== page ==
Contrary to what you may see on the covers of magazines in the checkout line at your local grocery store, great sex isn’t the most fulfilling aspect of a happy marriage. Sex is number four. Most happy couples rank communication the most fulfilling thing about their relationship. That’s the finding from a The Normal Bar Survey, which gathered data on the secrets of happy couples from over 200,000 people around the world.
Many couples find that effective communication is the thing that takes the most work in their relationship. I recently took a survey at my local church near Portland, Oregon, where I’m the family ministries director. I asked married people what they most wanted to learn more about. “How to improve marital communication” was the overwhelming response.
Few couples receive any education on how to communicate when they get married. The communication must be good, or most wouldn’t marry to begin with. Over 90 percent of men and women give themselves kudos on their own communication skills. But when asked to rate their partner’s communication skills in The Normal Bar Survey, 30 percent of women gave their man a failing grade. One in four men rated their woman as a poor communicator.
Most of us can use an occasional communication tuneup from time to time. Here are three of the most important communication skills for couples to master.
1.) Don’t assume you understand each other. Living in close proximity to each other can lead spouses to the conclusion that they know each other well. But as well as they know each other, spouses are likely to make inaccurate assumptions about what their spouse thinks, feels or desires.
When dating, couples often express curiosity about each other. Questions about each other’s likes and dislikes, disappointments and dreams, often lead to engaging discussions as a couple learns about one another.
For many couples, curiosity subsides after a few years of marriage. But people change. Their experiences lead them to different points of view, new thoughts, and different feelings than they had in the past. Without keeping curiosity alive, spouses can find themselves not knowing each other as well as they once did. They become roommates instead of lovers.
Increase your understanding of your spouse. Make a habit of showing a sincere interest in his or her experience by asking open-ended questions that begin with words like who, what, when, where and how. Ask clarifying questions to make sure you’re understanding, and it can also help you remember what you hear. Keeping curiosity alive in a marriage fosters meaningful communication.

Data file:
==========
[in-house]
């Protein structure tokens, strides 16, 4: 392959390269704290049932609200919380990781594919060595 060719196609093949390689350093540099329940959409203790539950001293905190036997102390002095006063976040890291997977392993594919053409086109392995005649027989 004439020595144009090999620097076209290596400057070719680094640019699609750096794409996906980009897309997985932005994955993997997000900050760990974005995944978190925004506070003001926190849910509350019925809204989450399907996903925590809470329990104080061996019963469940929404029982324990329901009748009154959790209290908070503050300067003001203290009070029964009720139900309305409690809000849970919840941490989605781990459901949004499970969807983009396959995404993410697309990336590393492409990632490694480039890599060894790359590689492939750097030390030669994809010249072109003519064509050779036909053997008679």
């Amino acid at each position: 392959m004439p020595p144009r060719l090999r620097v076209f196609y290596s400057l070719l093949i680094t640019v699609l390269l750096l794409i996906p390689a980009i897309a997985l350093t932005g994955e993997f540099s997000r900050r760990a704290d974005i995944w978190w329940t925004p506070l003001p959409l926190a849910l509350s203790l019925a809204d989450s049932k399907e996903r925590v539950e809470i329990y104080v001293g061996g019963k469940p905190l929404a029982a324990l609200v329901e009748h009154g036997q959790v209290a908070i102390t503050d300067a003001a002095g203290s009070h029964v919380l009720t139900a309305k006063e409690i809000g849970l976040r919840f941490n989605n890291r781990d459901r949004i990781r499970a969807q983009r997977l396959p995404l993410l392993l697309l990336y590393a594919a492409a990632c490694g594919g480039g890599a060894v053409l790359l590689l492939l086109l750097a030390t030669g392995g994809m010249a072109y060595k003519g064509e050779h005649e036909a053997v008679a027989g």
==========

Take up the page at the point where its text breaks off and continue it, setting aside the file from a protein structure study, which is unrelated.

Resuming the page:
2.) Know when to talk and when to listen. The better spouses understand each other, the better they’ll be at knowing when to talk and when to listen.
In love, opposites attract. Often one spouse is more talkative and the other a better listener. Complimentary communication styles may keep couples from continually talking over each other — but they can also be a liability.
For example, consider the husband who is more inclined to listen and to keep his thoughts to himself. His wife freely shares her perspective but doesn’t pause long enough for her husband to respond. He may start to think she doesn’t care about his point of view. She may conclude he doesn’t have a point of view, or that he agrees with her.
Setting some structure around your conversations can be helpful. Many couples commit to a daily or weekly check-in, free from the distractions and demands of parenting and work. They wait until the kids go to bed, or schedule a weekly date night. This is their time to catch up with each other. They use this time to share with each other what’s happened in their day or week. They celebrate each other’s wins and sympathize with each other’s losses.
The better you get to know each other, the better you’ll become at knowing when it’s important to make eye contact, give your full attention, and ask for and listen to what the other has to say.
3.) Emphasize the positive. It’s natural for most people to pay attention to the negative. It’s a survival skill that helps us identify threats to our safety and security. But in a marriage, focusing on the negative leads to dissatisfaction and divorce.
Marriage researcher and psychologist John Gottman has identified what he calls the “Magic Ratio” of positive to negative interactions. Gottman used this ratio in a study of newlywed couples to predict which couples would divorce. He made his prediction with 94 percent accuracy.
The Magic Ratio is a ratio of five positive interactions to every single negative interaction. Gottman has observed that couples whose interactions adhere to this ratio enjoy the most stable marriages. Gottman has found that even the happiest couples experience some negativity because conflict is unavoidable if a couple is to grow together.
When communicating in your marriage, put an emphasis on positive interactions by expressing gratitude, fondness, and appreciation for your spouse and his or her best attributes and actions. If this doesn’t come naturally to you, practicing it will make it a habit.
Jon Beaty, counselor and father of two, lives near Portland, Oregon. He’s the author of the book “If You’re Not Growing, You’re Dying: 7 Habits for Thriving in Your Faith, Relationships and Work.”